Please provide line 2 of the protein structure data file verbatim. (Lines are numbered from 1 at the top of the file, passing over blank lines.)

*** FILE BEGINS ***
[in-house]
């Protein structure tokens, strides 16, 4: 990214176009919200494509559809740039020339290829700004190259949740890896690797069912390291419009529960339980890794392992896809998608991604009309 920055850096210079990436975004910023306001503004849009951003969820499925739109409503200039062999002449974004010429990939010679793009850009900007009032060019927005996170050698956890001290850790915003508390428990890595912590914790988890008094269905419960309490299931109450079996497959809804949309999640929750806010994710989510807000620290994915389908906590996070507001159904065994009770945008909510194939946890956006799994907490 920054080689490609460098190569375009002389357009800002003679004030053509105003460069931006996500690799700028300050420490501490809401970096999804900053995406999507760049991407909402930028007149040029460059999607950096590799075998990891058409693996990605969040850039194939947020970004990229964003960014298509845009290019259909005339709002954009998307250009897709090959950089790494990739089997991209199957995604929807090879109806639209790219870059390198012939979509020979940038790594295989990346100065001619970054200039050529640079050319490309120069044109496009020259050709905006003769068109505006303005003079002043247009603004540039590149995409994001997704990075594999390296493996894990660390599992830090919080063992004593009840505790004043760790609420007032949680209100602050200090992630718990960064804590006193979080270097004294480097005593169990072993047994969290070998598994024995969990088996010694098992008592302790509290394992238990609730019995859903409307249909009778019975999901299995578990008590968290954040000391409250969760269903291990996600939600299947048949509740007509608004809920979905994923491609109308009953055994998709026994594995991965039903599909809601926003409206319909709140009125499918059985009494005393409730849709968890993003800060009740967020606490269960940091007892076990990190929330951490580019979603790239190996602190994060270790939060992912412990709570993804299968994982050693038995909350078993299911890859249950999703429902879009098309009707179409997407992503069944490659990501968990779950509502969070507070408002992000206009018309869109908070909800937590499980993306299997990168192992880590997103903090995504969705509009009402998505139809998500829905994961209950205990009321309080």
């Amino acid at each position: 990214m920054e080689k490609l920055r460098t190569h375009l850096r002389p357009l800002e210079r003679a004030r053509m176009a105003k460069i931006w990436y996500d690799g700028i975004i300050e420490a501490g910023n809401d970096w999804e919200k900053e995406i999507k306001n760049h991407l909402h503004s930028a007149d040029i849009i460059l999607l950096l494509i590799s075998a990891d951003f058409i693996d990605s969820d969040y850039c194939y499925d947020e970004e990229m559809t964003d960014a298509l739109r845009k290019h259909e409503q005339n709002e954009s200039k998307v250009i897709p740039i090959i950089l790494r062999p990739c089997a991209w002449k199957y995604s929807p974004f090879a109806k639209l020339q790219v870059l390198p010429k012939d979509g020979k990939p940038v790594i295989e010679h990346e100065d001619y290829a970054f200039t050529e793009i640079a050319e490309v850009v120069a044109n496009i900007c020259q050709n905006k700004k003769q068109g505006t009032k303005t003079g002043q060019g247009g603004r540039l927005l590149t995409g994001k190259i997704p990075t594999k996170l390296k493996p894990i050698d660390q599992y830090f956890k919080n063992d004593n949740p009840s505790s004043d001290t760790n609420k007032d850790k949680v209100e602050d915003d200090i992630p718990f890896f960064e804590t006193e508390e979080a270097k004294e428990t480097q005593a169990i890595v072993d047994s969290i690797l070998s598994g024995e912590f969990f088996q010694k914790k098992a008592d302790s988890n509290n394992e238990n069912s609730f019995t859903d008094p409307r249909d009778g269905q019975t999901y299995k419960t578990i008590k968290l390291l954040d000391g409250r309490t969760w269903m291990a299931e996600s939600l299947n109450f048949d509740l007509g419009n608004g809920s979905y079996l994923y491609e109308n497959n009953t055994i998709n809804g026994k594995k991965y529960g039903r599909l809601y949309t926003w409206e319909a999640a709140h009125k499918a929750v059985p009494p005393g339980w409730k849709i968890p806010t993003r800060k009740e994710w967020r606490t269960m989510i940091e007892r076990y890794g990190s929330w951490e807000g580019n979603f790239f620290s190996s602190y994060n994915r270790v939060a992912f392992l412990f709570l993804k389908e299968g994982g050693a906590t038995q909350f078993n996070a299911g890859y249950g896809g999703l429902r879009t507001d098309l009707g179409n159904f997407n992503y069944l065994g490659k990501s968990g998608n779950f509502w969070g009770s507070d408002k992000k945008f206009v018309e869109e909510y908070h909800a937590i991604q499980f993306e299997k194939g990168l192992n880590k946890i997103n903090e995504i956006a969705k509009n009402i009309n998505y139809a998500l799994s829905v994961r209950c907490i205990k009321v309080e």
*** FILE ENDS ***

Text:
């Protein structure tokens, strides 16, 4: 990214176009919200494509559809740039020339290829700004190259949740890896690797069912390291419009529960339980890794392992896809998608991604009309 920055850096210079990436975004910023306001503004849009951003969820499925739109409503200039062999002449974004010429990939010679793009850009900007009032060019927005996170050698956890001290850790915003508390428990890595912590914790988890008094269905419960309490299931109450079996497959809804949309999640929750806010994710989510807000620290994915389908906590996070507001159904065994009770945008909510194939946890956006799994907490 920054080689490609460098190569375009002389357009800002003679004030053509105003460069931006996500690799700028300050420490501490809401970096999804900053995406999507760049991407909402930028007149040029460059999607950096590799075998990891058409693996990605969040850039194939947020970004990229964003960014298509845009290019259909005339709002954009998307250009897709090959950089790494990739089997991209199957995604929807090879109806639209790219870059390198012939979509020979940038790594295989990346100065001619970054200039050529640079050319490309120069044109496009020259050709905006003769068109505006303005003079002043247009603004540039590149995409994001997704990075594999390296493996894990660390599992830090919080063992004593009840505790004043760790609420007032949680209100602050200090992630718990960064804590006193979080270097004294480097005593169990072993047994969290070998598994024995969990088996010694098992008592302790509290394992238990609730019995859903409307249909009778019975999901299995578990008590968290954040000391409250969760269903291990996600939600299947048949509740007509608004809920979905994923491609109308009953055994998709026994594995991965039903599909809601926003409206319909709140009125499918059985009494005393409730849709968890993003800060009740967020606490269960940091007892076990990190929330951490580019979603790239190996602190994060270790939060992912412990709570993804299968994982050693038995909350078993299911890859249950999703429902879009098309009707179409997407992503069944490659990501968990779950509502969070507070408002992000206009018309869109908070909800937590499980993306299997990168192992880590997103903090995504969705509009009402998505139809998500829905994961209950205990009321309080």